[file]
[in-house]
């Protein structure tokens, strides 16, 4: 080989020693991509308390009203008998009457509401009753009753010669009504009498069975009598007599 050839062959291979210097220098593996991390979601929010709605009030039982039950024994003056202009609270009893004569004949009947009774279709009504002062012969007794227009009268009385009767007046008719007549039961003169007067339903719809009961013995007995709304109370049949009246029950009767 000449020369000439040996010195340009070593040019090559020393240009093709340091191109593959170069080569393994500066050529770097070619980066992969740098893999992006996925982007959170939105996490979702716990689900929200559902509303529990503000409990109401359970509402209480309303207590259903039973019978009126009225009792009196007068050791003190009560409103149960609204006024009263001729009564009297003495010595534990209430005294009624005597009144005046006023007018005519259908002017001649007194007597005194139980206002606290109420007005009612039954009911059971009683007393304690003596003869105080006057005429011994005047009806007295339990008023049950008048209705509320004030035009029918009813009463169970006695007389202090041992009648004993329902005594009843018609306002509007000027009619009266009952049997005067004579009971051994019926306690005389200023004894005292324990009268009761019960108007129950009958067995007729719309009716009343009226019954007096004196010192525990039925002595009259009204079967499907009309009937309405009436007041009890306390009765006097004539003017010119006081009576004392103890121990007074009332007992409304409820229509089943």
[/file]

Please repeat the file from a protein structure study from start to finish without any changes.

[in-house]
């Protein structure tokens, strides 16, 4: 080989020693991509308390009203008998009457509401009753009753010669009504009498069975009598007599 050839062959291979210097220098593996991390979601929010709605009030039982039950024994003056202009609270009893004569004949009947009774279709009504002062012969007794227009009268009385009767007046008719007549039961003169007067339903719809009961013995007995709304109370049949009246029950009767 000449020369000439040996010195340009070593040019090559020393240009093709340091191109593959170069080569393994500066050529770097070619980066992969740098893999992006996925982007959170939105996490979702716990689900929200559902509303529990503000409990109401359970509402209480309303207590259903039973019978009126009225009792009196007068050791003190009560409103149960609204006024009263001729009564009297003495010595534990209430005294009624005597009144005046006023007018005519259908002017001649007194007597005194139980206002606290109420007005009612039954009911059971009683007393304690003596003869105080006057005429011994005047009806007295339990008023049950008048209705509320004030035009029918009813009463169970006695007389202090041992009648004993329902005594009843018609306002509007000027009619009266009952049997005067004579009971051994019926306690005389200023004894005292324990009268009761019960108007129950009958067995007729719309009716009343009226019954007096004196010192525990039925002595009259009204079967499907009309009937309405009436007041009890306390009765006097004539003017010119006081009576004392103890121990007074009332007992409304409820229509089943």